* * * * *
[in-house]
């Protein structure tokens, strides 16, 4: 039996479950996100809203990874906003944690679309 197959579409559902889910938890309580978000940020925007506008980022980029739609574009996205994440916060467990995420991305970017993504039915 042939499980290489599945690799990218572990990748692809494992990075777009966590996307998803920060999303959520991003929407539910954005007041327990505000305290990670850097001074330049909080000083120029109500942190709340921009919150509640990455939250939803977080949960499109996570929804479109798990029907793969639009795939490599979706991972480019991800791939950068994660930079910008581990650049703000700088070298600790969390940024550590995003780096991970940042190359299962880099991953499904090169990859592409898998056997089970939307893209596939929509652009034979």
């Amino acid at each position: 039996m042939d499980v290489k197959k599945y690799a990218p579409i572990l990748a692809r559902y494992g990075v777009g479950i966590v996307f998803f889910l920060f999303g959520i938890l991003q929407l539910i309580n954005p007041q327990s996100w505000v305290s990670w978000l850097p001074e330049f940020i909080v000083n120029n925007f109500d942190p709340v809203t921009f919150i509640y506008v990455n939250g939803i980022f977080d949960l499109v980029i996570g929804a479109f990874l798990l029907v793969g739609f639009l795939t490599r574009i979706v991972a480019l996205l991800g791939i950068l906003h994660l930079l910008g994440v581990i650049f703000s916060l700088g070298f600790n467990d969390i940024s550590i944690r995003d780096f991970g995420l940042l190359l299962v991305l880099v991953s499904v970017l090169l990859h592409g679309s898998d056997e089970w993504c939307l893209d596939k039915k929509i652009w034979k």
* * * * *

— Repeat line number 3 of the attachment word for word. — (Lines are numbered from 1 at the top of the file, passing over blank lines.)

């Amino acid at each position: 039996m042939d499980v290489k197959k599945y690799a990218p579409i572990l990748a692809r559902y494992g990075v777009g479950i966590v996307f998803f889910l920060f999303g959520i938890l991003q929407l539910i309580n954005p007041q327990s996100w505000v305290s990670w978000l850097p001074e330049f940020i909080v000083n120029n925007f109500d942190p709340v809203t921009f919150i509640y506008v990455n939250g939803i980022f977080d949960l499109v980029i996570g929804a479109f990874l798990l029907v793969g739609f639009l795939t490599r574009i979706v991972a480019l996205l991800g791939i950068l906003h994660l930079l910008g994440v581990i650049f703000s916060l700088g070298f600790n467990d969390i940024s550590i944690r995003d780096f991970g995420l940042l190359l299962v991305l880099v991953s499904v970017l090169l990859h592409g679309s898998d056997e089970w993504c939307l893209d596939k039915k929509i652009w034979k």